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Antarctica
Antarctica
Antarctica
(UK English /ænˈtɑːktɪkə/ or /ænˈtɑːtɪkə/, US English /æntˈɑːrktɪkə/ ( listen))[note 1] is Earth's southernmost continent. It contains the geographic South Pole
South Pole
and is situated in the Antarctic
Antarctic
region of the Southern Hemisphere, almost entirely south of the Antarctic
Antarctic
Circle, and is surrounded by the Southern Ocean. At 14,000,000 square kilometres (5,400,000 square miles), it is the fifth-largest continent. For comparison, Antarctica is nearly twice the size of Australia
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Middle English
Middle English
Middle English
(ME) is collectively the varieties of the English language spoken after the Norman Conquest
Norman Conquest
(1066) until the late 15th century; scholarly opinion varies but the Oxford English Dictionary specifies the period of 1150 to 1500.[2] This stage of the development of the English language
English language
roughly followed the High to the Late Middle Ages. Middle English
Middle English
developed out of Late Old English, seeing many dramatic changes in its grammar, pronunciation and orthography. Writing customs during Middle English
Middle English
times varied widely, but by the end of the period, about 1470, aided by the invention of the printing press, a standard based on the London
London
dialect (Chancery Standard) had become established
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Precipitation (meteorology)
In meteorology, precipitation is any product of the condensation of atmospheric water vapor that falls under gravity.[2] The main forms of precipitation include drizzle, rain, sleet, snow, graupel and hail. Precipitation
Precipitation
occurs when a portion of the atmosphere becomes saturated with water vapor, so that the water condenses and "precipitates". Thus, fog and mist are not precipitation but suspensions, because the water vapor does not condense sufficiently to precipitate. Two processes, possibly acting together, can lead to air becoming saturated: cooling the air or adding water vapor to the air. Precipitation
Precipitation
forms as smaller droplets coalesce via collision with other rain drops or ice crystals within a cloud
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Old French
Old French
Old French
(franceis, françois, romanz; Modern French: ancien français) was the language spoken in Northern France
France
from the 8th century to the 14th century. In the 14th century, these dialects came to be collectively known as the langue d'oïl, contrasting with the langue d'oc or Occitan language
Occitan language
in the south of France
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Apuleius
Apuleius
Apuleius
(/ˌæpjʊˈliːəs/; also called Lucius Apuleius Madaurensis; c. 124 – c. 170 AD)[1] was a Latin-language prose writer, Platonist
Platonist
philosopher and rhetorician.[2] He was a Numidian who lived under the Roman Empire[3] and was from Madauros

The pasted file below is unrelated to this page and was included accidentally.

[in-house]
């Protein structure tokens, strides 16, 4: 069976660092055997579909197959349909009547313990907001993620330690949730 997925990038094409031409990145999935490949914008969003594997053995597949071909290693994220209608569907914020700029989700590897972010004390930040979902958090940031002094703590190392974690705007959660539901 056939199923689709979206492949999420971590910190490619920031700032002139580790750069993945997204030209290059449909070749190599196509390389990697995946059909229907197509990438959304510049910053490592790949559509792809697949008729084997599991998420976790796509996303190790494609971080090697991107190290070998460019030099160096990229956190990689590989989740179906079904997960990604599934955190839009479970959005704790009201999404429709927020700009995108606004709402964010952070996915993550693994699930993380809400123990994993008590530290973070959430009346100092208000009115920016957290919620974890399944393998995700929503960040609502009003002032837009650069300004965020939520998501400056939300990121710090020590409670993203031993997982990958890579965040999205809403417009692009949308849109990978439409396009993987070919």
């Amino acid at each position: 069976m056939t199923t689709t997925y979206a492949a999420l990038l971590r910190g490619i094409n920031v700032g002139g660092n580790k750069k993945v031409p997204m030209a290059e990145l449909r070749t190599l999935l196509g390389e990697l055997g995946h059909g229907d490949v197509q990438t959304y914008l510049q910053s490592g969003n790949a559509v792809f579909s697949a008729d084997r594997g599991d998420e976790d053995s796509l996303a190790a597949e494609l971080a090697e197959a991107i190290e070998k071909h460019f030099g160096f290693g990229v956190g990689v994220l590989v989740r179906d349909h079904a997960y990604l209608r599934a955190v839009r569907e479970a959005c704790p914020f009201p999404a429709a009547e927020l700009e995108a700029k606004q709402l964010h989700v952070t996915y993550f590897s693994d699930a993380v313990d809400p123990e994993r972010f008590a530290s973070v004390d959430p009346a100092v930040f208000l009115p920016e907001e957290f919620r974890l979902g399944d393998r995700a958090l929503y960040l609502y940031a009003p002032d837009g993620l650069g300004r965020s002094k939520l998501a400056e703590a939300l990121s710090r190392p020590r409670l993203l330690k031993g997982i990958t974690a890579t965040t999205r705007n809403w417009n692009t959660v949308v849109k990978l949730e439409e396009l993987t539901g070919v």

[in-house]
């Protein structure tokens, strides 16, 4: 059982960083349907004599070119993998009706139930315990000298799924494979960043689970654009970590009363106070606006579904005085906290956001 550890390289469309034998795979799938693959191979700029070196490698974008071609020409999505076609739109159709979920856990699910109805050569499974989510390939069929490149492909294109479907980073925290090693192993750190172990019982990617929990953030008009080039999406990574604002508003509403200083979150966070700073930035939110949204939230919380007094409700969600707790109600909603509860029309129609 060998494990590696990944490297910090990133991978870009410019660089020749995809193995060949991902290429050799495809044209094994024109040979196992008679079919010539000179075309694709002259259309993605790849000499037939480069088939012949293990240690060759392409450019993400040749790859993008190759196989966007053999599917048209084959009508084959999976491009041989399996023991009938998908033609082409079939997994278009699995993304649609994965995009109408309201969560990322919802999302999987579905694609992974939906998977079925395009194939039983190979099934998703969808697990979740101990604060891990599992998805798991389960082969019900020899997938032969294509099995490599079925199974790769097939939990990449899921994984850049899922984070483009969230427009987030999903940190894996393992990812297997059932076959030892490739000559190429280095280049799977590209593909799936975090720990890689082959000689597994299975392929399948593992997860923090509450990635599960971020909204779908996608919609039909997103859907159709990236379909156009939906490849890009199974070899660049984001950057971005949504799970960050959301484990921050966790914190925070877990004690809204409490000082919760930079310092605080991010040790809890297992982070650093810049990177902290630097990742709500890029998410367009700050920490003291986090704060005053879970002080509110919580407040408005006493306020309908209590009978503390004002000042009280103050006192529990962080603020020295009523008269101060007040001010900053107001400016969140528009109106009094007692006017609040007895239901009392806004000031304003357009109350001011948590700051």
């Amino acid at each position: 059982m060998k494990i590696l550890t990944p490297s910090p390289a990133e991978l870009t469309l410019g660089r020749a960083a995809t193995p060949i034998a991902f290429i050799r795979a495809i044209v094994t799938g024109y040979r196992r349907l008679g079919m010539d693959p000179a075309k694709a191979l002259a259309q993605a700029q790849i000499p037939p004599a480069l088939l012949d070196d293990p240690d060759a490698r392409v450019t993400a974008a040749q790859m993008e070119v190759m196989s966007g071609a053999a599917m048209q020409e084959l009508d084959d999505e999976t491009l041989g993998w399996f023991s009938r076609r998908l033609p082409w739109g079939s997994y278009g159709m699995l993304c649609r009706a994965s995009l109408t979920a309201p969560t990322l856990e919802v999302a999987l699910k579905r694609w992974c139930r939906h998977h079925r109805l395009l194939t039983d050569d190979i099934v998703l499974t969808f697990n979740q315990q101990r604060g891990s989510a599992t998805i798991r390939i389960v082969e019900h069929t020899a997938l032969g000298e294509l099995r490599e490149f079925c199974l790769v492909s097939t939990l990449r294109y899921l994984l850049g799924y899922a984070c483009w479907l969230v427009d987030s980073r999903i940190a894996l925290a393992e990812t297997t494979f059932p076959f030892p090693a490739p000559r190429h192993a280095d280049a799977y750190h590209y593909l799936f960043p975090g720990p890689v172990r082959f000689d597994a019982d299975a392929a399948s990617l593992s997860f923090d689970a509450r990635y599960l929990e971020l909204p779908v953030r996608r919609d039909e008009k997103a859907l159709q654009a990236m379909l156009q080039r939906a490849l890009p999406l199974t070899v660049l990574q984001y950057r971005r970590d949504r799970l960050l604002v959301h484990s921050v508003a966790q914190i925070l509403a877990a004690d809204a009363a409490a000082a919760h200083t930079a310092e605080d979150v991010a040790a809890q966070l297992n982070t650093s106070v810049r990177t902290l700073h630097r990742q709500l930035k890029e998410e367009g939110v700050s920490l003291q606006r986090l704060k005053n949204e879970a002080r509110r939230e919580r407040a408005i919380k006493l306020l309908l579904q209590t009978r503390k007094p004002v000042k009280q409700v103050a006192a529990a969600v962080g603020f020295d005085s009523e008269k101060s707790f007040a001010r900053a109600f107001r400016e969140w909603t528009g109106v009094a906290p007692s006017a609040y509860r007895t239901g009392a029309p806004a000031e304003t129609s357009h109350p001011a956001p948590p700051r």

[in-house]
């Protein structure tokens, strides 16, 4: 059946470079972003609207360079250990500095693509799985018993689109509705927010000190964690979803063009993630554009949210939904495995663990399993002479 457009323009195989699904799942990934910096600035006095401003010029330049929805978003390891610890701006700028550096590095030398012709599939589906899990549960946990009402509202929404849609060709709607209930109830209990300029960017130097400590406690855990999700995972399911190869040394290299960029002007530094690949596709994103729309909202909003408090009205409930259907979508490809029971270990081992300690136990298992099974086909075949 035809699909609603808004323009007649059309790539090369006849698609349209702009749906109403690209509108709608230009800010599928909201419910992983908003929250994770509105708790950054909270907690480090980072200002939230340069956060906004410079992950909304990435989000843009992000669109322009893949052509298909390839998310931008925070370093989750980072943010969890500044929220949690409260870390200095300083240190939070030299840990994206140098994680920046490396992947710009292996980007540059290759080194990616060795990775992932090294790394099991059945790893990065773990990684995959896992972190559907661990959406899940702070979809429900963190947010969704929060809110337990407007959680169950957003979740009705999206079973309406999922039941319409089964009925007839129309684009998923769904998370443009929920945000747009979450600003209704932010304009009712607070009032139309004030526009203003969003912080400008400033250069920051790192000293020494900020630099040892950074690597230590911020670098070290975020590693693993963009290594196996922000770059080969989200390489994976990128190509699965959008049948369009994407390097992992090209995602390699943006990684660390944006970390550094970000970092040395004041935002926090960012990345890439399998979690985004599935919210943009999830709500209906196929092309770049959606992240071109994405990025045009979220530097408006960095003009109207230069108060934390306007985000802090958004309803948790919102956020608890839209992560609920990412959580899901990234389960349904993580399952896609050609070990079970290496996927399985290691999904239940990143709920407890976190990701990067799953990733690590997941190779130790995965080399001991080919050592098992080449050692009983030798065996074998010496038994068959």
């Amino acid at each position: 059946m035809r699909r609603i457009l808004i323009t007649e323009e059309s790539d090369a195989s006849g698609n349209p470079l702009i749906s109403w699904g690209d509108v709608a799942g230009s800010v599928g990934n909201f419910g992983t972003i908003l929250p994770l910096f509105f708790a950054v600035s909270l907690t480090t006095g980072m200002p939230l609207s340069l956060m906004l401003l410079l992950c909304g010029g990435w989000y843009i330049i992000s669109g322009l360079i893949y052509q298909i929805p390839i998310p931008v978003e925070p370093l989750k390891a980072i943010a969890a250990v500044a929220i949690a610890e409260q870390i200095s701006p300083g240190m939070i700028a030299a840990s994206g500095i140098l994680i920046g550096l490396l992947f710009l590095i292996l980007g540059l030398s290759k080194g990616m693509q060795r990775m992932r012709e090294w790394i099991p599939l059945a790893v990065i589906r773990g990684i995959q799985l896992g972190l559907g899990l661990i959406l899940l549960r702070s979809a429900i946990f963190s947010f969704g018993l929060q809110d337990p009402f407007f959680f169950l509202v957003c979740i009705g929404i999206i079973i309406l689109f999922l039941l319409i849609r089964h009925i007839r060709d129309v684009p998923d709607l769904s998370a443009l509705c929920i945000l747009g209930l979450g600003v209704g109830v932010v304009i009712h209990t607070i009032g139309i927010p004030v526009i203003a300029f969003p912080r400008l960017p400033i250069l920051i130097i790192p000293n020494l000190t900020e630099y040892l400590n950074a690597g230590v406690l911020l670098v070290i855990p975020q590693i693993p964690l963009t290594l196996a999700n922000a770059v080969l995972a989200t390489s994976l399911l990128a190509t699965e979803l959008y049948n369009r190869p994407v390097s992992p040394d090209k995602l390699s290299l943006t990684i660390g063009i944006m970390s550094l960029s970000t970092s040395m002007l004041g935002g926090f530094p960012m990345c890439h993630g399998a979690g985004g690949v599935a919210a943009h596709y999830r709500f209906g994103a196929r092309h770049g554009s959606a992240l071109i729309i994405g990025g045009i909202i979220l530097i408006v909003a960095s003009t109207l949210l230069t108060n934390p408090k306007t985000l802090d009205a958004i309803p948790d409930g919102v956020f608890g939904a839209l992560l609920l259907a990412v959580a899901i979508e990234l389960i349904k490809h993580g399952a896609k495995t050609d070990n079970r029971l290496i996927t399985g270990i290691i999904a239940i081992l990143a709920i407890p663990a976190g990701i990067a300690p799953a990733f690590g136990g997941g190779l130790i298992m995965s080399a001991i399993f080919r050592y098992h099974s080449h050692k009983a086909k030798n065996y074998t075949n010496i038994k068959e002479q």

Madauros
(now M'Daourouch, Algeria). He studied Platonism in Athens, travelled to Italy, Asia Minor, and Egypt, and was an initiate in several cults or mysteries. The most famous incident in his life was when he was accused of using magic to gain the attentions (and fortune) of a wealthy widow. He declaimed and then distributed a witty tour de force in his own defense before the proconsul and a court of magistrates convened in Sabratha, near ancient Tripoli, Libya. This is known as the Apologia. His most famous work is his bawdy picaresque novel, the Metamorphoses, otherwise known as The Golden Ass
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Gaius Julius Hyginus
Gaius Julius Hyginus (/hɪˈdʒaɪnəs/; c. 64 BC – AD 17) was a Latin
Latin
author, a pupil of the famous Cornelius Alexander Polyhistor, and a freedman of Caesar Augustus. He was elected superintendent of the Palatine library by Augustus
Augustus
according to Suetonius' De Grammaticis, 20.[1] It is not clear whether Hyginus was a native of the Iberian Peninsula
Iberian Peninsula
or of Alexandria. Suetonius remarks that he fell into great poverty in his old age, and was supported by the historian Clodius Licinus. Hyginus was a voluminous author: his works included topographical and biographical treatises, commentaries on Helvius Cinna and the poems of Virgil, and disquisitions on agriculture and bee-keeping
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Ancient Rome
In historiography, ancient Rome
Rome
is Roman civilization from the founding of the city of Rome
Rome
in the 8th century BC to the collapse of the Western Roman Empire
Roman Empire
in the 5th century AD, encompassing the Roman Kingdom, Roman Republic
Roman Republic
and Roman Empire
Roman Empire
until the fall of the western empire.[1] The term is sometimes used to just refer to the kingdom and republic periods, excluding the subsequent empire.[2] The civilization began as an Italic settlement in the Italian peninsula, dating from the 8th century BC, that grew into the city of Rome
Rome
and which subsequently gave its name to the empire over which it ruled and to the widespread civilisation the empire developed
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Marinus Of Tyre
Marinus of Tyre (Greek: Μαρῖνος ὁ Τύριος, Marînos o Týrios; c. AD 70–130) was a Greek or Hellenized geographer, cartographer and mathematician, who founded mathematical geography and provided the underpinnings of Claudius Ptolemy's influential Geography.Contents1 Life 2 Legacy 3 See also 4 References 5 External linksLife[edit] Marinus was originally from Tyre in the Roman province
Roman province
of Syria.[1] He and his wor
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Greek Language